Are you addicted to your smartphone or mobile device? If so, rest assured that you are not alone. A survey conducted by SecurEnvoy found that roughly 66 percent of people are afraid of losing or being separated from their phones. The condition has been dubbed “nomophobia,” or the fear of being out of contact with someone via mobile phone.
Data collected by the Pew Research Center has concluded nearly 85 percent of Americans own cell phones. A 2011 survey by mobile app company TeleNav Inc., found that 40 percent of people with iPhones said they’d rather give up brushing their teeth for a week than go without their phones.
Today’s mobile devices are used for everything from checking stock quotes to scouring for coupons to keeping tabs on teenagers. Many rely on their phones for directions or to read reviews on local establishments. Many people have grown so accustomed to using mobile phones that their reliance has grown into an addiction. Who doesn’t know the person who is compulsively checking e-mail, sending texts or updating their social media status via their phone?
While there are many benefits to mobile phone usage, there are pitfalls as well. Instances of distracted drivers injured or killed while using their mobile phones are well documented. Some even believe that relying too heavily on phones can impair a person’s ability to focus and may intensify stress and feelings of depression.
Individuals who are looking to recharge their personal batteries and step away from mobile devices may want to consider the following suggestions.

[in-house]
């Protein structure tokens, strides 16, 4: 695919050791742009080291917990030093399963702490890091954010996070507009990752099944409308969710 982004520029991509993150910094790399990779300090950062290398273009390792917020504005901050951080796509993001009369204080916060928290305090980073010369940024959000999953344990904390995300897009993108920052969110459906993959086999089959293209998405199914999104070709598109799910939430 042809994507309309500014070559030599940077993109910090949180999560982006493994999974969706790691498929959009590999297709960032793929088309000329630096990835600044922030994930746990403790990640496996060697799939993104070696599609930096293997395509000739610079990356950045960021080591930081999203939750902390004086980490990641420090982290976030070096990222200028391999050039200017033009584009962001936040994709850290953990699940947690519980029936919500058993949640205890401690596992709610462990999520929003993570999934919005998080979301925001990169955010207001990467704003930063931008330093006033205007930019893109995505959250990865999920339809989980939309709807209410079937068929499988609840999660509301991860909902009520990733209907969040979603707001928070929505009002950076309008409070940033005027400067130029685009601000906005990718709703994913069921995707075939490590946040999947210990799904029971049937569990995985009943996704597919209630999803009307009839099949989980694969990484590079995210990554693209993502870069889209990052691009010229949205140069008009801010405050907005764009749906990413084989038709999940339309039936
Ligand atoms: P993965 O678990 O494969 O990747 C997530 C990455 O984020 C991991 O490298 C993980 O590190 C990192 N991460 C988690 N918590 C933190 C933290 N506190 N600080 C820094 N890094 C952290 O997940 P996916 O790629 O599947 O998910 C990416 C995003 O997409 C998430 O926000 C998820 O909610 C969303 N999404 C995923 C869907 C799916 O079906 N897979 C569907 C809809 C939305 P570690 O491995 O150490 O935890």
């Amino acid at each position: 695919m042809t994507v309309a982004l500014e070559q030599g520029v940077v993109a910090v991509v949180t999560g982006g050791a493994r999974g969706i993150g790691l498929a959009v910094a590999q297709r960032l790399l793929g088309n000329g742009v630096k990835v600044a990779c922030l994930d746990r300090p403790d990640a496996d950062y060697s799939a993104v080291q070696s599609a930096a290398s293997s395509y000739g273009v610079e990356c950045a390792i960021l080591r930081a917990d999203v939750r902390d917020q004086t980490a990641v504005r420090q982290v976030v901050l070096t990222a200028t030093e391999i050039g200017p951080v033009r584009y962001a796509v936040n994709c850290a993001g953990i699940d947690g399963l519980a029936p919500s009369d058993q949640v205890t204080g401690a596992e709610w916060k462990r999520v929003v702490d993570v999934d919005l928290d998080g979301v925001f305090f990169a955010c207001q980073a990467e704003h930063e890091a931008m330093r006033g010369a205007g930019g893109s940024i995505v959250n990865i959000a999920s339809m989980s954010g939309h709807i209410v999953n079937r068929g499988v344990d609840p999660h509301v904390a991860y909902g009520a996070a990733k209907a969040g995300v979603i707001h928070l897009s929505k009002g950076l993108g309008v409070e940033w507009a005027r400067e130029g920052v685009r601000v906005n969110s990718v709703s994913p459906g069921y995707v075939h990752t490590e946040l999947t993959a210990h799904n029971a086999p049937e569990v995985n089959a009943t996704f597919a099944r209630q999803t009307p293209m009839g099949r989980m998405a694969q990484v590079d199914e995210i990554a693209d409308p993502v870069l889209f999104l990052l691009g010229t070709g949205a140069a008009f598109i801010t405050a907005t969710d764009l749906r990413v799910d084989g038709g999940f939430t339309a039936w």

• Write a note. Writing notes on paper can be a great way to express yourself. Think about how you feel while writing the letter and imagine the look of surprise on the recipient’s face when he or she finds it in the mailbox and it’s not yet just another application for a credit card within the envelope.
• Hide your phone. Put the phone in a drawer or closet and make sure it is turned off. Spend time around the house and grow accustomed to how it feels to be off the grid. Then do something as adventurous as running out to the store or to pick up the kids at school without your phone.
• Use old photos to reminisce. Take out photo albums and look over tangible, printed photos from times when it was commonplace to hold photos in your hands and not squint at them on LCD screens. Think about how many years you survived without a mobile phone.
• Focus on a fun activity. Invest your time wholeheartedly in an activity that you enjoy. Make this a digital-free time. Consider how well you can enjoy the time when you’re not multitasking on a phone or waiting for a text message or incoming e-mail to interrupt your train of thought.
• Get cooking. Immerse yourself in a recipe and cook a meal that allows you to relax and keep your mind off of status updates and tweets.
• Do a stream of consciousness activity. Jot down everything that comes to mind on paper and clear your head. You might be surprised at the results of such an exercise.
• Take a nap. Turn off the entire world for a while by snuggling in a comfortable spot and zoning out for an hour.
• Spend time with friends. Instead of texting friends to catch up, invite a couple of friends over to socialize in person. Face-to-face interactions can be a great way to unwind and share a few laughs.
• Act as a role model for youngsters. Children often emulate their parents’ behavior, so if parents cut down on their mobile device usage, kids might be quick to follow suit. Turn off mobile devices after a certain time each night. Make sure mealtime and homework hours are phone-free.